Suleymaniye Mosque (1550)
Perched on one of the seven hills of Istanbul and dominating the skyline, this complex is considered to be Sinan’s masterpiece as much as the grand monument to Süleyman’s reign. The complex covers an area of nearly 6 hectares (15 acres), and it is here where Sinan achieves his goal of outdoing the dome of the Ayasofya. Here, the dome reaches a height of 49m (159 ft.) spanning a diameter of 27m (89 ft.; compared to the Ayasofya’s 56m/184-ft.-high dome and 34m/112 ft. diameter). The mosque was completed in 7 years (1550-57); it is said that after the foundation was laid, Sinan stopped work completely for 3 years to ensure that the foundation had settled to his satisfaction.
Sinan returned to the Byzantine basilica model for the construction of the mosque with an eye to the Ayasofya. Critics have contended that this was an unsuccessful attempt to surpass the engineering feats of the church, but more than likely this was a conscious move on the part of the sultan to create continuity and a symbolic connection with the city’s past. As the Ayasofya was analogous to the Temple of Solomon in Jerusalem, so was the Süleymaniye, as the name Süleyman is the Islamic version of Solomon. After the project was completed, Sinan recounts in his “biography of the Construction,” how the sultan humbly handed the keys over to him and asked him to be the one to unlock the doors, acknowledging that the masterpiece was as much the architect’s as his own.
The complex includes five schools, one imaret (kitchens and mess hall, now a restaurant for groups), a caravansary with stables, a hospital, hamams, and a cemetery. The construction of the mosque and complex mobilized the entire city, employing as many as 3,000 workers at any given time, and the 165 ledgers recording the expenses incurred in the building of the mosque are still around to prove it. The great sultan is buried in an elaborate tomb on the grounds, as is his wife Hürrem Sultan (Roxelana). In the courtyard outside the entry to the cemetery and tombs are a pair of slanted marble benches used as a stand for the sarcophagi before burial.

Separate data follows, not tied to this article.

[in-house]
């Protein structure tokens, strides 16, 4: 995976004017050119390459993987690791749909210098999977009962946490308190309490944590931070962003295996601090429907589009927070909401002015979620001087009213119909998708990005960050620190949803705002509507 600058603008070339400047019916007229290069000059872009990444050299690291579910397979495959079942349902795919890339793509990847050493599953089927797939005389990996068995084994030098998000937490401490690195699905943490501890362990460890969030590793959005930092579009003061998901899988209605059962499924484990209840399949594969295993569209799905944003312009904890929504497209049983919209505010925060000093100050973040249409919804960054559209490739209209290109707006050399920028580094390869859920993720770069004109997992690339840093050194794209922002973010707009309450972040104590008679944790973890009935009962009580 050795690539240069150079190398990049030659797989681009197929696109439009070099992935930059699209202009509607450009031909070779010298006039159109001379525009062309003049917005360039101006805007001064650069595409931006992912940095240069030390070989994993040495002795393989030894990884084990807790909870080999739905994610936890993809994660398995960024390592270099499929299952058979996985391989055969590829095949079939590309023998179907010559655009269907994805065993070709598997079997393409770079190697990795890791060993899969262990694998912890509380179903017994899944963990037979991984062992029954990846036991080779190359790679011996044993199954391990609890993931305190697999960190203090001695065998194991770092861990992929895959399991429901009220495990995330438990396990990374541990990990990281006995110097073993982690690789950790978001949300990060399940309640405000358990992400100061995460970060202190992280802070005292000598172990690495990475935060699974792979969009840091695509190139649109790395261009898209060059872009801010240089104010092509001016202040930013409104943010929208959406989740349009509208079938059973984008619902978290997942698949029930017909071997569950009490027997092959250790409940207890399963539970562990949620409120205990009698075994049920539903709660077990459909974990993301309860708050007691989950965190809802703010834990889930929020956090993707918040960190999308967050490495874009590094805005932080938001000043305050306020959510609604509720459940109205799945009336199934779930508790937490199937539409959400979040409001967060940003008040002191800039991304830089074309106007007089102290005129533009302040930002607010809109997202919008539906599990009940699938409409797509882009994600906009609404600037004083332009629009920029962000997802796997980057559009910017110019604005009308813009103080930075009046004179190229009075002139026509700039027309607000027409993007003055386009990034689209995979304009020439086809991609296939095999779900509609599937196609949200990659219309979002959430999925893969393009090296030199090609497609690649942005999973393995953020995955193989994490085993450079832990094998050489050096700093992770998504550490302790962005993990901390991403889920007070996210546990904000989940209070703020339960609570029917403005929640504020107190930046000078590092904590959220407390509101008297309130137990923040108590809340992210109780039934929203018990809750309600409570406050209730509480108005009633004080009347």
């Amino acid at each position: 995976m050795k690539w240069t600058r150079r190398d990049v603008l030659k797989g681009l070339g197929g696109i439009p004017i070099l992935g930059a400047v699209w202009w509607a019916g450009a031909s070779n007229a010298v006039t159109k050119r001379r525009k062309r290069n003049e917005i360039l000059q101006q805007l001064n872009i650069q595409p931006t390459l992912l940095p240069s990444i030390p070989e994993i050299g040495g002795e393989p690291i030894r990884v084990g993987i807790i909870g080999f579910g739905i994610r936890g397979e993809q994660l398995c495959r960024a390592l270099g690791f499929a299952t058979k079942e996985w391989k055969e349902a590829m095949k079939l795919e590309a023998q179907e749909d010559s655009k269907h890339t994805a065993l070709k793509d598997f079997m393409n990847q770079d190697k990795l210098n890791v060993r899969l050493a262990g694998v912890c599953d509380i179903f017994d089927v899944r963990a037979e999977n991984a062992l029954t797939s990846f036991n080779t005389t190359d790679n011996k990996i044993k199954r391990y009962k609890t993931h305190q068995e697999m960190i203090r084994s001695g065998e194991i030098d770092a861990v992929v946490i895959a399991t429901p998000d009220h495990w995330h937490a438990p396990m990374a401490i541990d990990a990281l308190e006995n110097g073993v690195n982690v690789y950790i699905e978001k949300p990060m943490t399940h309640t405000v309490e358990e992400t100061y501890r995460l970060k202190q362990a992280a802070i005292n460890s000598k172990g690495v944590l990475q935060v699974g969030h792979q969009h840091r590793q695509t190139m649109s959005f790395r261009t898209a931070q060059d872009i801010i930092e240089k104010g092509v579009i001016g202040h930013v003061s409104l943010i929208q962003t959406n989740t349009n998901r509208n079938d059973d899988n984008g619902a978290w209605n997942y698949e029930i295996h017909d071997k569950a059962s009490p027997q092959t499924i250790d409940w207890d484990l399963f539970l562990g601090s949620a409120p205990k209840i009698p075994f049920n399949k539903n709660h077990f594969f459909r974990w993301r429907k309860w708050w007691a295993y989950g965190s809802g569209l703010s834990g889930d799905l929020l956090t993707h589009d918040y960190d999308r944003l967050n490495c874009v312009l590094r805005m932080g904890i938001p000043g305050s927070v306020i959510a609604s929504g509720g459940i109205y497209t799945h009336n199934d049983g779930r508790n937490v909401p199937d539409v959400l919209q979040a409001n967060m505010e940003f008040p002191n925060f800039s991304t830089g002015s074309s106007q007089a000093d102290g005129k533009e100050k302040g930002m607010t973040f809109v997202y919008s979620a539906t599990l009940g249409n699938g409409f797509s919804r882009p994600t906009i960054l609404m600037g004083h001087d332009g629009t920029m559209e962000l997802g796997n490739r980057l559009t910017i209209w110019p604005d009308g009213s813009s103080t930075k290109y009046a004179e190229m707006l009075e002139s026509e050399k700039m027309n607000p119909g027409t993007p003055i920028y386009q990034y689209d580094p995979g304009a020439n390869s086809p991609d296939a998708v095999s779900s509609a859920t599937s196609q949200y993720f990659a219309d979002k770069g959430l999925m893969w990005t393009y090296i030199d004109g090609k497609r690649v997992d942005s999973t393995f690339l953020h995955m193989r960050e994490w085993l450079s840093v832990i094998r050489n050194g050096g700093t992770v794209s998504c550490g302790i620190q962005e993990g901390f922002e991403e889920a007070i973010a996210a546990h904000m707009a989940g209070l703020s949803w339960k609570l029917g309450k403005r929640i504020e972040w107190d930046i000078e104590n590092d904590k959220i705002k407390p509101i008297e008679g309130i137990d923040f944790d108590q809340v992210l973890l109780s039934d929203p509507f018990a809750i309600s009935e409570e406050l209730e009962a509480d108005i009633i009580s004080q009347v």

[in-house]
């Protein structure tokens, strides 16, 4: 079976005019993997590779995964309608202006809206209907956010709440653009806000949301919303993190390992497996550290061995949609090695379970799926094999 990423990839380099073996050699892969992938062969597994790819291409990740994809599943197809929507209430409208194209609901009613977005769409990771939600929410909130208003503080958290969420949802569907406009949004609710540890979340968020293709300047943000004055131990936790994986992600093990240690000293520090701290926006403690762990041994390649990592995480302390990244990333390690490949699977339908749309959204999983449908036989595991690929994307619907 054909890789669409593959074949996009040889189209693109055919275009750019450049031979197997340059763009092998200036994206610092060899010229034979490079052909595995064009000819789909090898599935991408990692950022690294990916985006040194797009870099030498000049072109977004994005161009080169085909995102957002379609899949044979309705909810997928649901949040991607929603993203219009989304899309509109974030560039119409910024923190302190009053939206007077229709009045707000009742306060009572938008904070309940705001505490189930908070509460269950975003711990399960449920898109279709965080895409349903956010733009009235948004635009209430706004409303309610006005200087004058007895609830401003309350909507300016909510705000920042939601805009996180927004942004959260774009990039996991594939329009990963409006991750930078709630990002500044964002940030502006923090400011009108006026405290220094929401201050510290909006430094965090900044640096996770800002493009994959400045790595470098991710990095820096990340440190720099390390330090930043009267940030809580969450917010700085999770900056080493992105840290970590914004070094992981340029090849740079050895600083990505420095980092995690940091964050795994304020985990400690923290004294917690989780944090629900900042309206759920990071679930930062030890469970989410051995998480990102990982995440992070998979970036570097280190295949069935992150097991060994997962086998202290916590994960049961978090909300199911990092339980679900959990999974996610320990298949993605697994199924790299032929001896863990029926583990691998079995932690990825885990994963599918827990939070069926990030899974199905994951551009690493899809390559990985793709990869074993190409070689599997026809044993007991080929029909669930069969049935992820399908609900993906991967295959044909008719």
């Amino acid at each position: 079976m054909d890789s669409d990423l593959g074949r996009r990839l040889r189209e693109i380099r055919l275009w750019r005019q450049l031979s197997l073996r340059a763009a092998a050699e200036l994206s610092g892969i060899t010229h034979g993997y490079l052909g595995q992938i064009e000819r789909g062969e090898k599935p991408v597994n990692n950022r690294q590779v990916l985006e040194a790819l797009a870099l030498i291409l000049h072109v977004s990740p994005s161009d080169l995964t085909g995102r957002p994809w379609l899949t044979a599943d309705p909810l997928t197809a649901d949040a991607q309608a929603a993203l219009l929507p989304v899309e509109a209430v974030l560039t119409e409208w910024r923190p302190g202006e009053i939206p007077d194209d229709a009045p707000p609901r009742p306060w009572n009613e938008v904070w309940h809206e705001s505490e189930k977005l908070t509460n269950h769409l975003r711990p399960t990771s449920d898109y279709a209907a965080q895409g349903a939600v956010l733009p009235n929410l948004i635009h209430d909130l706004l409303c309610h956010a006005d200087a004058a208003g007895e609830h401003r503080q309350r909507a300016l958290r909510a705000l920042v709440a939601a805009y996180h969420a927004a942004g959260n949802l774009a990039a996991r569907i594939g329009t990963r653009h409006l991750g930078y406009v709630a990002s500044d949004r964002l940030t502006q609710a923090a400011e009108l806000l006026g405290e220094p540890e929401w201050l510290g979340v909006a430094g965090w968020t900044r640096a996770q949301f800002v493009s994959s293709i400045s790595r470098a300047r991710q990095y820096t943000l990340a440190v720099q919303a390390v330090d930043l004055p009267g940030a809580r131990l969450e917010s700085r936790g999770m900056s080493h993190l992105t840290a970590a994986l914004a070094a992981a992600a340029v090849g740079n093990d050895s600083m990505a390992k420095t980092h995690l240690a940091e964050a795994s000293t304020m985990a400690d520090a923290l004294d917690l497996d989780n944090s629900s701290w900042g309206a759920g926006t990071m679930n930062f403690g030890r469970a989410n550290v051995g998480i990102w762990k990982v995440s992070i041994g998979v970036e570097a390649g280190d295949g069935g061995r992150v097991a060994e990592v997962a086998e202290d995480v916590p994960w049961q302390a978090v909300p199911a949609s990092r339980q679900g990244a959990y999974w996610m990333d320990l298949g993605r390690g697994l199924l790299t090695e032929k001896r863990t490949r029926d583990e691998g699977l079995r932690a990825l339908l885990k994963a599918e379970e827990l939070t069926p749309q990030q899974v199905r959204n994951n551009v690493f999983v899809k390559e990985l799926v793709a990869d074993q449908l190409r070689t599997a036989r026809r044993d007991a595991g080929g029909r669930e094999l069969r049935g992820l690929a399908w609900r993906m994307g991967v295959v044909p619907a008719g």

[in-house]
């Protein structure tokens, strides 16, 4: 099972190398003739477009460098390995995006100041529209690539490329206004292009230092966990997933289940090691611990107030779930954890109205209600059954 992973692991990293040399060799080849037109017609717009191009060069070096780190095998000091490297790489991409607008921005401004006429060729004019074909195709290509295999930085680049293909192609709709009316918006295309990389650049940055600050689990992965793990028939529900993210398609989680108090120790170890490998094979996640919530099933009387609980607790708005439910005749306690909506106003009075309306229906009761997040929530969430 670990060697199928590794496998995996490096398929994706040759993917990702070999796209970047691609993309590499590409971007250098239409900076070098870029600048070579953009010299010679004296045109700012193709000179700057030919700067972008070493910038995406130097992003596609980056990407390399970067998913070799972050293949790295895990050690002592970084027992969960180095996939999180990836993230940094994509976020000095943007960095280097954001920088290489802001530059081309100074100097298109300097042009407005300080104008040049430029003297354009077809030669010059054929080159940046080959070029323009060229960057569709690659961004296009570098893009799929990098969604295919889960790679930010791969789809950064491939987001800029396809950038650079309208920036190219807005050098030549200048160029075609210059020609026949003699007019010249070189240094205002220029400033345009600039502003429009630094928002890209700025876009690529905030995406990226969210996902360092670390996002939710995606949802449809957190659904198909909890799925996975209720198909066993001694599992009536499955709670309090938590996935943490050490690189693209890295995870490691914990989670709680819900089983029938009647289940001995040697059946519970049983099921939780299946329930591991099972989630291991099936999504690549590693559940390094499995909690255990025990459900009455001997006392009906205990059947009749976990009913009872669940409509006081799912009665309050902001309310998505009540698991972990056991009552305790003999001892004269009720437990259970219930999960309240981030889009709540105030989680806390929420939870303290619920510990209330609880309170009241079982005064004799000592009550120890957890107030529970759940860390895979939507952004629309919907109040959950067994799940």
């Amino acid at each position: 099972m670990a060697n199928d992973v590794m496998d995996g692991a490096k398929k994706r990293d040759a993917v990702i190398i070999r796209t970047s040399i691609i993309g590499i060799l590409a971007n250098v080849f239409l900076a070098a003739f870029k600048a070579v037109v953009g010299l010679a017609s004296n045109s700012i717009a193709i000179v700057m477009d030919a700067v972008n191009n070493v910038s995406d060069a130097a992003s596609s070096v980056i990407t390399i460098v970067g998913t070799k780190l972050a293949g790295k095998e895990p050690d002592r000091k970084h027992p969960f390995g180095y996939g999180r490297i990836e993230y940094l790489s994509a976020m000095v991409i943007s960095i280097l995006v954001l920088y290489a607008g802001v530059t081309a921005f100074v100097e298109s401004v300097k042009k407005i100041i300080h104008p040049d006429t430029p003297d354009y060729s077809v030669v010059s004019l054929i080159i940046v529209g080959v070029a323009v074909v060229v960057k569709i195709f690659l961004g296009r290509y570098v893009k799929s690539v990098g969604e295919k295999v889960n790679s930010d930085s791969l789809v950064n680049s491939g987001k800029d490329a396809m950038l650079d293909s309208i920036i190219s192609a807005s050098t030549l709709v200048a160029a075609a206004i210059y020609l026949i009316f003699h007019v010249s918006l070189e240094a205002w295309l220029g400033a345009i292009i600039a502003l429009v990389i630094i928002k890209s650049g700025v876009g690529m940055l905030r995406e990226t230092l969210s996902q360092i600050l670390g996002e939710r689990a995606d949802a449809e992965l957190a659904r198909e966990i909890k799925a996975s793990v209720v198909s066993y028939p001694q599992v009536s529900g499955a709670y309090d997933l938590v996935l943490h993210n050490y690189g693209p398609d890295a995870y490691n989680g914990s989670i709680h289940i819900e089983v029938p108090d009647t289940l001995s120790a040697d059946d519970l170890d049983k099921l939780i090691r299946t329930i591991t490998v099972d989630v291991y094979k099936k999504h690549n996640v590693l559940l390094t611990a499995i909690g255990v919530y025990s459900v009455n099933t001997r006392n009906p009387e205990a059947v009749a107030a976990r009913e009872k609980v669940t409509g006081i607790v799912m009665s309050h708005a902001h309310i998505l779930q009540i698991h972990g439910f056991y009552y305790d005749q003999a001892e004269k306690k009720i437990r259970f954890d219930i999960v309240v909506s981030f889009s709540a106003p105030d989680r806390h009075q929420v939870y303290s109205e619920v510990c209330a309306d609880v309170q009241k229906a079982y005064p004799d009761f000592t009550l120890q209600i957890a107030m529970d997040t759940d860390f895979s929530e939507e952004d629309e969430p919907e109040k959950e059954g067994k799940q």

Süleyman carried the tradition of symbolism to his grave with a system of layered domes copied from the Dome of the Rock in Jerusalem. In the garden house next to the complex is the tomb of Sinan; the garden house is where he spent the last years of his life. The tomb was designed by the master architect himself and is inspiring in its modesty and simplicity.
Tesvikiye Mosque (1794)
The neo-Baroque Teşvikiye Mosque was originally commissioned in 1794 by Sultan Selim III, but most of the current mosque is owed to Sultan Abdülmecid I who commissioned it in 1854. During this time, several other well-known structures, including the Ortaköy Mosque and the Dolmabahçe Palace, were being built or renovated in styles imported from Europe. The front of the mosque, with its huge white columns, constructed during a renovation later in the 19th century, gives it its unique appearance. In his book Istanbul, the novelist Orhan Pamuk talks about being taken to the mosque by his family’s maid, Esma Hanım. ‘At Teşvikiye Mosque we found a crowd of 20 or 30 people – mostly owners of the small shops in the back streets or maids, cooks and janitors who worked for the rich families of Nişantaşı; as they gathered on the carpets, they looked less like a congregation of worshippers than a group of friends who had gathered to exchange notes. As they waited for the prayer time, they gossiped with each other in whispers. As I wandered amongst them during prayers, running off to the far corners of the mosque to play my games, none of them stopped to scold me; instead they smiled at me in the same sweet way most adults smiled at me when I was a young child. Religion may have been the province of the poor, but now I saw that – contrary to the caricatures in newspapers and my republican household – religious people were harmless.’
Beylerbeyi Mosque (1778)
Beylerbeyi Mosque was founded on the Anatolian shore of the Bosphorus next to the Beylerbeyi quay. It was built by Sultan Abdülhamid I (1725-1789) in 1778 in memory of his mother, Rabia Sultan and designed by the architect Tahir Ağa. After the collapse of the Istavroz (Cross) Palace in the middle of the 18th century, which had previously been standing on the present site of the Beylerbeyi Mosque, the Beylerbeyi Mosque was built on the site of the Hırka-i Şerîf Chamber (private chamber of the cloak of the prophet Muhammad pbuh), which had been carried to Istavroz Palace by Sultan Ahmed I (1590 –1617). The last prayer section of the Beylerbeyi Mosque was converted into its present state, the single minaret was pulled down, and instead of the previous single minaret, two new minarets were erected on both sides of the mosque during the period of Sultan Mahmud II (1784-1839). Additionally, Sultan Mahmud II added a muvakkithane (time-keeping room) as well as a fountain located on seaside of the complex. The ceiling of the central prayer area of the mosque, which has a size of 14.60 x 14.60m, consists of one large dome and five half domes. The ceiling of the mosque containing the large dome was extraordinarily placed on two pulleys and the circumscribed circle of the upper pulley with its twenty windows illuminated the interior of the mosque. A sharp curve, round, curly S-shaped and C-shaped of four different arch samples were used in the mosque. After the fires of 1969 and of March 13th 1983, the mosque was extensively restored twice.